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The Tybee Bomb produces terrifying tentacles in a new film made in, about and by Savannah.  With jellyfish season bearing down on the Coastal Empire, Annabelle Carr goes behind the green screen.

It’s impossible to talk to writer Pat Longstreth and director Rob McLean and not walk away with a list of movies to watch.  I might actually check out Hobo With a Shotgun, the Rutger Hauer vehicle that, I’m told, “lives up to its name.”  Its colorfully campy violence, Rob explains, is similar to the esthetic and attitude of his and Pat’s new short film, Hellyfish. [caption id="attachment_5352" align="aligncenter" width="576" caption="Rob McLean directs the cast of Hellyfish on Tybee Beach. Photograph by Bob Jones."][/caption]

“We generally just tell people that Hellyfish is Jaws meets Shaun of the Dead,” Rob says.  “We borrowed many of our camera angles and stock characters from monster movies and beach horror.”

What’s not to love?  But even if you’re not a fan of either genre, you’re likely to know someone in the Hellyfish cast or crew. “We cast and filmed everything locally,” Pat tells me.  “I mean, the sea captain really is one—Captain Gary Hill from Bull River Dolphin Tours.  And we found some really talented young actors, like Abraham and Liberty Lebos.”  Muse Arts’ muse JinHi Soucy Rand looks intriguingly unrecognizable in her character makeup as “Wise Fisherwoman” in early film stills. [caption id="attachment_5353" align="aligncenter" width="576" caption="Hellyfish writer-producer Pat Longstreth sets a scene. Photograph by Bob Jones."][/caption] But of course, it’s Pat’s storyline that first captured my attention: radioactive jellyfish wreak havoc on Tybee Island.  If you’ve ever had a perfect August beach day ruined by one of those squishy little devils, you understand my interest. “I find jellyfish fascinating,” Pat agrees.  “They’re beautiful but dangerous.  I respect them as predators.  They’ve evolved little over time, but they’re still able to survive and inflict crippling pain on the rest of us.  It’s about time someone did a horror movie about jellyfish.” But Pat got the idea for Hellyfish from history, not marine biology. “My dad called me up after watching a History Channel special about the Tybee Bomb,” Pat recalls, referring to the Mark 15 hydrogen bomb that was lost in Wassaw Sound in 1958 after a mid-air collision between two military planes.  “It was the first time I’d heard of the bomb.  I sat on the beach, and this story started coming together in my mind.” Although the infamous bomb remains disarmed and self-contained by all accounts, in Pat’s storyline it’s responsible for a Godzilla-like reaction that leads to the jelly-based “drowning, squishing, dismemberment and electrocution” of many familiar Savannah characters. [caption id="attachment_5355" align="aligncenter" width="576" caption="Movie-making magic: shooting against a green screen to allow CGI effects of radioactive jellyfish to be added later."][/caption] The actors did all their own stunts, which meant Lillian McCotter—who plays a set of triplets and thus appears more than any other actor in the film—had to overcome a crippling fear of real-life sea creatures. “As luck would have it, we did most of our filming during horseshoe crab mating season, so there was a lot of excitement,” Pat laughs.  “At one point, we were filming, and this giant horseshoe crab started sneaking up on Lily.” But the biggest danger of the film may have been the overconsumption of cheesy puffs, when extra/underwater cameraman Mehmet Caglayan’s dismemberment scene required him to stuff his face with the extruded orange snacks for take after take.  (Pat and Rob worked with Mehmet on the National Geographic Savannah Ocean Exchange.) The actual dismemberment—as well as the giant jellyfish that crushes the Tybee Pier—had to happen in digital effects, which Pat now designs for a living in L.A. “We even brewed a digital storm to create a sense of foreboding in the sky,” Rob recalls, emphasizing that every aspect of the project was intentional.  Jaws fans will even recognize some pointed allusions to the original 1975 movie. [caption id="attachment_5356" align="aligncenter" width="576" caption="A harrowing scene from Hellyfish."][/caption] Filmed over 15 days in September and January, the 14-minute film will double as a pitch for a feature-length version.  But for now, the labor of love is an entry in the 2013 South by Southwest festival, the sensory smorgasbord of cutting-edge music, film and interactive media that takes place every March in Austin, Texas. Savannahians who contributed to the movie’s Kickstarter fund are already reaping their benefits, including T-shirts, action figures and—for the right donation—their very own “kill scenes” featuring donors being creatively slaughtered by a digital jellyfish. “We couldn’t have made this film without the people of Savannah,” Pat tells me.  “And our partnership with Meddin Studios and SCAD got us more than $100,000 in equipment for free.”  The result is a film whose production values far outweigh its budget. Meanwhile, Pat and Rob are noticing a disturbing new trend that might make their film more relevant than they imagined. “Jellyfish are causing problems all over the world as their migration patterns are changing,” Pat observes.  “They’ve been clogging filtration systems at power plants, in some cases forcing them to shut down.”  The proliferation of jellyfish, which scientists ascribe to climate change and rising sea temperatures, is also disrupting the food chain by robbing small fish of their food supply and poisoning the catch of Japanese fishermen. So far, here in Savannah, they just hurt like heck. But Hellyfish might be closer then we think.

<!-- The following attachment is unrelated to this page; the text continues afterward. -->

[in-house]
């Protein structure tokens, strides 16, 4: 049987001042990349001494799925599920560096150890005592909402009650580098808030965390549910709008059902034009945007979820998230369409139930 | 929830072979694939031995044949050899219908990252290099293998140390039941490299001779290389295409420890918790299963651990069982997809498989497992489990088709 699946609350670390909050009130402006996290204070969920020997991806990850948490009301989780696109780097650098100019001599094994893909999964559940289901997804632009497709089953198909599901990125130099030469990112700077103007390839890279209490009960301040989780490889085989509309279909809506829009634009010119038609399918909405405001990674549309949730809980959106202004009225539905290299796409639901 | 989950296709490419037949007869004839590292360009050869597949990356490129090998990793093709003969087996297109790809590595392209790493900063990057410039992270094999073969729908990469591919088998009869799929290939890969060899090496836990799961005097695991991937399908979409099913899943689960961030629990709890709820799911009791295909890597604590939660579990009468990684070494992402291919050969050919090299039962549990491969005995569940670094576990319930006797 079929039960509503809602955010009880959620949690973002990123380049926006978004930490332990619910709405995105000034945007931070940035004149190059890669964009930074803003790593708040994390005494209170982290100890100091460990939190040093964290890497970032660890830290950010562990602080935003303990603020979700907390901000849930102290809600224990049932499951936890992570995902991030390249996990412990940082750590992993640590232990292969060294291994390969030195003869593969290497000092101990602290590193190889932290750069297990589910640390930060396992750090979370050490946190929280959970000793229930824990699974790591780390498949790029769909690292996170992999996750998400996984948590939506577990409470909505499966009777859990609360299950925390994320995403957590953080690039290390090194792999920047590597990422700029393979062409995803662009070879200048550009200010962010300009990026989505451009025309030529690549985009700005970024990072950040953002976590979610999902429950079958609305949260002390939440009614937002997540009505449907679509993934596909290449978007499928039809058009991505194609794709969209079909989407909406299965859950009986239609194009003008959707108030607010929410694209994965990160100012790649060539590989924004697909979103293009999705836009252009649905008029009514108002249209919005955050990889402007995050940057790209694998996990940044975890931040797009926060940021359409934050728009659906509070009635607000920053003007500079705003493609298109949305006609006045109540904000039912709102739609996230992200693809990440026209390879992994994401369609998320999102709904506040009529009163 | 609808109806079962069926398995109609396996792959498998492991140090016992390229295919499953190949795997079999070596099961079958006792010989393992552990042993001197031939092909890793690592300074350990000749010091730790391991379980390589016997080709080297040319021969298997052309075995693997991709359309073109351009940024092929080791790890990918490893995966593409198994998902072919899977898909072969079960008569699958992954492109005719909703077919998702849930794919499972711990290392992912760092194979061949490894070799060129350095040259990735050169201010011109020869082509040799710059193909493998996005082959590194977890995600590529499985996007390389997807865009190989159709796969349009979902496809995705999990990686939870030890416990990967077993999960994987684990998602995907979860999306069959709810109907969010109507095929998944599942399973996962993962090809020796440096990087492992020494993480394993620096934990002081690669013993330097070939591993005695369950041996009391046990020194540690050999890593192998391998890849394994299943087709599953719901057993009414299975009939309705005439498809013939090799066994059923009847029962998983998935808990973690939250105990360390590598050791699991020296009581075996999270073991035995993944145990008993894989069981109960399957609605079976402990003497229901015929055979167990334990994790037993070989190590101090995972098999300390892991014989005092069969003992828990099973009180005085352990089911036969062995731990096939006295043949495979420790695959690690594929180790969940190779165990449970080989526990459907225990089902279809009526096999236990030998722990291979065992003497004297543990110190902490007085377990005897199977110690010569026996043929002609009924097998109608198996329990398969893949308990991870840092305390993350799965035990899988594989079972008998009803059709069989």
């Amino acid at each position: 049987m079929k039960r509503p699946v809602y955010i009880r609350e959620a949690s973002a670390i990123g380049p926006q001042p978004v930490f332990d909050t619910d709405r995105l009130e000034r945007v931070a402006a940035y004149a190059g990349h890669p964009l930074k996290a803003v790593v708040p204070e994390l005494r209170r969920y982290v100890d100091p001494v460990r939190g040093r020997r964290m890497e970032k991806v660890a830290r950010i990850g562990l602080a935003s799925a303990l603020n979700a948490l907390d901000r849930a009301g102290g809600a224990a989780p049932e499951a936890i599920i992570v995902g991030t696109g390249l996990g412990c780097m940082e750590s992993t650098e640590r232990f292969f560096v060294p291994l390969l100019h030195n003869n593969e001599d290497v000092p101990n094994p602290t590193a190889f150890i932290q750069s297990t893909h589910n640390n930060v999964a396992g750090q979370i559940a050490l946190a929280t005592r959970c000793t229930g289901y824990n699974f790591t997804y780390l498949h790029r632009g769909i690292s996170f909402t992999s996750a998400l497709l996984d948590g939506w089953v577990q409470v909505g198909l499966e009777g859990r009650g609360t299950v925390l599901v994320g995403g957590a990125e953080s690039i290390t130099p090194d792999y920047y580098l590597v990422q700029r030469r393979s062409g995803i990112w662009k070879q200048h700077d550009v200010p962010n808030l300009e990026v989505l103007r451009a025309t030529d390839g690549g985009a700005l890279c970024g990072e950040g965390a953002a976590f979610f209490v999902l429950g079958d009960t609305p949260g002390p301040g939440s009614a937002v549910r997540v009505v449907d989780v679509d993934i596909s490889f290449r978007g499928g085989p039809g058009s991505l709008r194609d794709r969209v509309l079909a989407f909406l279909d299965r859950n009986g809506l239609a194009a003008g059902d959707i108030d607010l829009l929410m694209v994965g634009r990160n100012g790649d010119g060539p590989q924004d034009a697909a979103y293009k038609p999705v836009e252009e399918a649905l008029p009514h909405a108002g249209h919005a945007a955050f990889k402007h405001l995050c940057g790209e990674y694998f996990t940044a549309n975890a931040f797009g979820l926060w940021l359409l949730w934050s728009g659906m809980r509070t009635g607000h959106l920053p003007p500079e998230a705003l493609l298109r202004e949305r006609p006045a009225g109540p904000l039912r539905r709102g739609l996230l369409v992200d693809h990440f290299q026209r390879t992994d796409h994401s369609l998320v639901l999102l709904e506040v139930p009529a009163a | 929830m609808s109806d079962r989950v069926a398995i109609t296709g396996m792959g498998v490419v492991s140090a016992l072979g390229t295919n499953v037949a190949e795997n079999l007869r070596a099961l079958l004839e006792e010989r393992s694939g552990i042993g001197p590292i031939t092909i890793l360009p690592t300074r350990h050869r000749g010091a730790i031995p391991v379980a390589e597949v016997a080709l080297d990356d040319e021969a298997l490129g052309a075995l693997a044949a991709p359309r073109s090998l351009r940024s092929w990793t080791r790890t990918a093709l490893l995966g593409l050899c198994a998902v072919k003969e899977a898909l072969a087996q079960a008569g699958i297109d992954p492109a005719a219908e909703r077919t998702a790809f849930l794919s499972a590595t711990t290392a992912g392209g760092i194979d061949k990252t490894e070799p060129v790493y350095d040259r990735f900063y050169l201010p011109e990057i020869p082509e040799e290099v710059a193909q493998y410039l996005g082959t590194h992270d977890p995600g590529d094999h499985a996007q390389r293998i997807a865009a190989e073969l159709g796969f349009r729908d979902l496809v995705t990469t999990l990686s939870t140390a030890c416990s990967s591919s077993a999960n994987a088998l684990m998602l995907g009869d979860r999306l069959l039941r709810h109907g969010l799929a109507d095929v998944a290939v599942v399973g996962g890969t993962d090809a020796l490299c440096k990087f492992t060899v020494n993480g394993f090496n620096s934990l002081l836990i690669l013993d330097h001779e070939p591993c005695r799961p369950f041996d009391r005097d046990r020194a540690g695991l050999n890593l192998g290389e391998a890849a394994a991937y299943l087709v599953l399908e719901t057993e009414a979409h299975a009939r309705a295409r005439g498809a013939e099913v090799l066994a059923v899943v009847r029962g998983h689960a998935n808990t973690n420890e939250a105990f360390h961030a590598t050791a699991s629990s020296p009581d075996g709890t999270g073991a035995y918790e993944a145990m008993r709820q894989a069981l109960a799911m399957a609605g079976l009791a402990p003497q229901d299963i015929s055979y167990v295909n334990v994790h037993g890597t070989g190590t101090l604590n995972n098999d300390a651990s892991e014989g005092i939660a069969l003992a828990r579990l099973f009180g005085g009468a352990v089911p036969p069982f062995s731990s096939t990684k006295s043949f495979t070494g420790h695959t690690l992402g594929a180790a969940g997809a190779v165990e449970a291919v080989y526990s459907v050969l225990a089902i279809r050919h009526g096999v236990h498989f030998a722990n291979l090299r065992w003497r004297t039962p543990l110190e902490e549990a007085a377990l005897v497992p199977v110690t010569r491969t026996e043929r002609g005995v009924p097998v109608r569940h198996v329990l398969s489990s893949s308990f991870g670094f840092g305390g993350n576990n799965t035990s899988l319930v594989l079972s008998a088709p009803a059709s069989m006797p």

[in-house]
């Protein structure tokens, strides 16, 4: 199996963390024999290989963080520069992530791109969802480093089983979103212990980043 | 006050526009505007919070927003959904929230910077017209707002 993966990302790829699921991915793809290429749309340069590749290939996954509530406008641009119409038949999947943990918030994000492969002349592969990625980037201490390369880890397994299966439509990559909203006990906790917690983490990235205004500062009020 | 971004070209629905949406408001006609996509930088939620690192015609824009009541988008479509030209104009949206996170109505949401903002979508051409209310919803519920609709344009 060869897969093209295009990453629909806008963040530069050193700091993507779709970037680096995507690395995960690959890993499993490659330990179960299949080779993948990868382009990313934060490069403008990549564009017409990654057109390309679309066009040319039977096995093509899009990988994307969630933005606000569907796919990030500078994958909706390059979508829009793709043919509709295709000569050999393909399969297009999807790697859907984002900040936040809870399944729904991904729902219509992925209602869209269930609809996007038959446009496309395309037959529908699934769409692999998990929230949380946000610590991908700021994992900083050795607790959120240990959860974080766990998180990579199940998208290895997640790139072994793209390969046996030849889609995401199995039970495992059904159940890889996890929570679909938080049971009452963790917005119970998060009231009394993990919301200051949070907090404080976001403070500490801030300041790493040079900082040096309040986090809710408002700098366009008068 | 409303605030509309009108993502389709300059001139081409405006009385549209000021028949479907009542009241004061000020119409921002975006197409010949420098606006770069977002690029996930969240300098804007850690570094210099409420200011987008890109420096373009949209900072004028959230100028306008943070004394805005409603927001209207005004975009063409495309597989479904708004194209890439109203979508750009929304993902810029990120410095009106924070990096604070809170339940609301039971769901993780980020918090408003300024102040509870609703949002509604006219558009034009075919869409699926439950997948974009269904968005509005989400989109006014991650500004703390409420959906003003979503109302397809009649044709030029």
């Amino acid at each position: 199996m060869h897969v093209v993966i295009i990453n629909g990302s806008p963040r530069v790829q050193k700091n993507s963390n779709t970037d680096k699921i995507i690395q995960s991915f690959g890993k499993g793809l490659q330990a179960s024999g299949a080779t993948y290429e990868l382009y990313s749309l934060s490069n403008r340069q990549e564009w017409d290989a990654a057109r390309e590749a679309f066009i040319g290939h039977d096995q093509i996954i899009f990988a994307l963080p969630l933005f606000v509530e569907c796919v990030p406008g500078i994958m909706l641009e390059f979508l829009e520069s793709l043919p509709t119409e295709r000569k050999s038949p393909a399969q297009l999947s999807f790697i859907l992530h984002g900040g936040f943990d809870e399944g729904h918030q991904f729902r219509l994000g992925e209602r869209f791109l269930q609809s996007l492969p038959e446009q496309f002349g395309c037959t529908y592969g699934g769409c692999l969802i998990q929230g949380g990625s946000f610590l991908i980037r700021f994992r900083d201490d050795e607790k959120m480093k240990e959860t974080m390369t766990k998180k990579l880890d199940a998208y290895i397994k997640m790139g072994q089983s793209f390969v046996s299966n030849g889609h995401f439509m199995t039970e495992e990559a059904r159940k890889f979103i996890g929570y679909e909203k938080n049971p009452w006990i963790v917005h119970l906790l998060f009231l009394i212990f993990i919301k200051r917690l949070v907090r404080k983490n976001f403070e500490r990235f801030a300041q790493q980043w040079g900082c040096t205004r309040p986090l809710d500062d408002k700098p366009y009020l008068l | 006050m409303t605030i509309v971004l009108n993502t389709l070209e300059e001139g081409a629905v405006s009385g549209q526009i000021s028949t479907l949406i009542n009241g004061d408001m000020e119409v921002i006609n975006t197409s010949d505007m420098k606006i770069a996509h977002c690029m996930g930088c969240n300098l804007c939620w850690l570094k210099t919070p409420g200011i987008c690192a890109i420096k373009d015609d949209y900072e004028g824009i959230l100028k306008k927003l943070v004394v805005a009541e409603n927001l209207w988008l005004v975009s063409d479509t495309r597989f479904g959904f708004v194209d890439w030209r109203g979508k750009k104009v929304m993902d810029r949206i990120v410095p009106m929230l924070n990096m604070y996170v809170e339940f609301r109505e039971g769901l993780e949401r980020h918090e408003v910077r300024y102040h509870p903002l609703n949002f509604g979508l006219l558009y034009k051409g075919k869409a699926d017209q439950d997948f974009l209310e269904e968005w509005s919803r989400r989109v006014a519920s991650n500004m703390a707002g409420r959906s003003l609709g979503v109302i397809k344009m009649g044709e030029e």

Here's a sneak peek of that massive, gelatinous monster tearing up Tybee Island this summer.